In two separate opinions authored by separate courts, the judiciary allowed H-4 EAD applications to proceed, and continued to hold back DAPA hopefuls from receiving EADs (Employment Authorization Documents, work permits basically).
DAPA and expanded DACA: The State of Texas and other states sued DHS over Deferred Action for Parents of Americans (DAPA) and an expansion of the DACA program to remove the age cap and issue 3 year EADs, arguing the State of Texas would lose money by issuing driver's licenses to those who received DAPA and expanded DACA. The District Court in Texas blocked the program by issuing a court order (an injunction), and on May 26, 2015, the Fifth Circuit Court of Appeals in a 2 to 1 decision upheld the injunction. So for now, at least until the Supreme Court takes up the case, DAPA and expanded DACA continue to be on hold.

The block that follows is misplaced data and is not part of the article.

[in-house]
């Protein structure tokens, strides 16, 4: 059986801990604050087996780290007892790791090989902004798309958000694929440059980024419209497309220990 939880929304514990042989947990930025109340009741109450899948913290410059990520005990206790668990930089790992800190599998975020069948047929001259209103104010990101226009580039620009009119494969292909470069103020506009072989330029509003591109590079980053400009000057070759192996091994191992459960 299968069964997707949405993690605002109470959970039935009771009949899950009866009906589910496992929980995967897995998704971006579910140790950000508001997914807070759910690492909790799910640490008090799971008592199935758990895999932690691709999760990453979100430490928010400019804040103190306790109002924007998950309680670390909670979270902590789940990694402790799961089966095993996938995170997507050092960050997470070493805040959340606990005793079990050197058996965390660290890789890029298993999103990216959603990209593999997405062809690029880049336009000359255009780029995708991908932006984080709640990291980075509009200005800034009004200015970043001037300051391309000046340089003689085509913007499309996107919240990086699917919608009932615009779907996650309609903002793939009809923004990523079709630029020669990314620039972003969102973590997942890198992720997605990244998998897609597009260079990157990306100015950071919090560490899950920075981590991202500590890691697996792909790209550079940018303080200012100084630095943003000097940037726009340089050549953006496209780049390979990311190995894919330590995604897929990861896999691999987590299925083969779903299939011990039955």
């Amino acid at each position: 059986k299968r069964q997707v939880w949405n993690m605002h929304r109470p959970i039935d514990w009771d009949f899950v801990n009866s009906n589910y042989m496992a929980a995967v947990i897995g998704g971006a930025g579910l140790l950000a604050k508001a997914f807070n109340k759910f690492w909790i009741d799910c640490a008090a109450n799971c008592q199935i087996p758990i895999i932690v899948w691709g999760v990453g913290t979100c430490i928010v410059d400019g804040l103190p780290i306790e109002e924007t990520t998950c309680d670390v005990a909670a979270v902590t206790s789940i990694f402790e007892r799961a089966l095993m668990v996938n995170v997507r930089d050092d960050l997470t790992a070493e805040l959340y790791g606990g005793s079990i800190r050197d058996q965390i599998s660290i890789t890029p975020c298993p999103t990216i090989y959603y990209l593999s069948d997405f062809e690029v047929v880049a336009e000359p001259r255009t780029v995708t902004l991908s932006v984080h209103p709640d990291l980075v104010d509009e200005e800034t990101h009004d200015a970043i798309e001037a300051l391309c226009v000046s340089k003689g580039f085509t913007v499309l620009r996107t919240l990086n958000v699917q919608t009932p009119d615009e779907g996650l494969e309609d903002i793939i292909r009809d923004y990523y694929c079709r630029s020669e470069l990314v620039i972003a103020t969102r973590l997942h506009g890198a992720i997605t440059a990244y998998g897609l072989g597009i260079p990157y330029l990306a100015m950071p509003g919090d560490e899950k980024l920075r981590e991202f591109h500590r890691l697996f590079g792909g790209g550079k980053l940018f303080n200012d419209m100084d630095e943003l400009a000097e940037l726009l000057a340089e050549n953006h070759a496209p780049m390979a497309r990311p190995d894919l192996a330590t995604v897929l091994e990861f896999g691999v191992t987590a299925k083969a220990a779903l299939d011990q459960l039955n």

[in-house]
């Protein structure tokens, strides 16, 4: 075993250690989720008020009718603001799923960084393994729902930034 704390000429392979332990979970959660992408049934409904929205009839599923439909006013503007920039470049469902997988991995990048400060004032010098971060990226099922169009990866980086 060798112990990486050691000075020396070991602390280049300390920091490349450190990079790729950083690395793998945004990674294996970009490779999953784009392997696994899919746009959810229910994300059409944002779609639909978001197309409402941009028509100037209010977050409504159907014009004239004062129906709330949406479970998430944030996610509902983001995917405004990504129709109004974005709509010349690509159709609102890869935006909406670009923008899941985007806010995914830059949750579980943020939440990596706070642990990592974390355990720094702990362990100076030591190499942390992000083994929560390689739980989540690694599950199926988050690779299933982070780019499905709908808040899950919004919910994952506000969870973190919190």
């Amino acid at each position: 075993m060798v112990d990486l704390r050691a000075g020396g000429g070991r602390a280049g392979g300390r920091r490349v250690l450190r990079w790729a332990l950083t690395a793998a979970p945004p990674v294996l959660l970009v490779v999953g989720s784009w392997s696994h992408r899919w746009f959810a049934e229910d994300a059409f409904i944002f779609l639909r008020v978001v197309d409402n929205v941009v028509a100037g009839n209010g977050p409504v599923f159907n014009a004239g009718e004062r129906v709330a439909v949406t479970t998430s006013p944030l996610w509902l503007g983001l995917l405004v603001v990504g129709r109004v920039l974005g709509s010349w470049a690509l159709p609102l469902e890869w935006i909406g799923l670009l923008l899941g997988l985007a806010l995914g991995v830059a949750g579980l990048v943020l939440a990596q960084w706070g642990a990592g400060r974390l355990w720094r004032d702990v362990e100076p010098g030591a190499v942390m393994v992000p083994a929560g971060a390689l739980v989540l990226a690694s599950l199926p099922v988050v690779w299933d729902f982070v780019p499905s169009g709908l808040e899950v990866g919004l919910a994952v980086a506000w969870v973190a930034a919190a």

H-4 EADs: A group of technology workers who used to work for Southern California Edison sued DHS over the regulations allowing work permits for H-4 dependent spouses of those H-1B workers who have had an immigrant petition approved on their behalf or who are eligible for extensions beyond the sixth year of H-1B status due to the initiation under certain circumstances of a green card process. On May 24, 2015, the District Court in the District of Columbia denied the tech workers' request to issue an injunction like the one in the DAPA case. So H-4 EAD applications will proceed. Today is the first day allowed for H-4 EAD applications.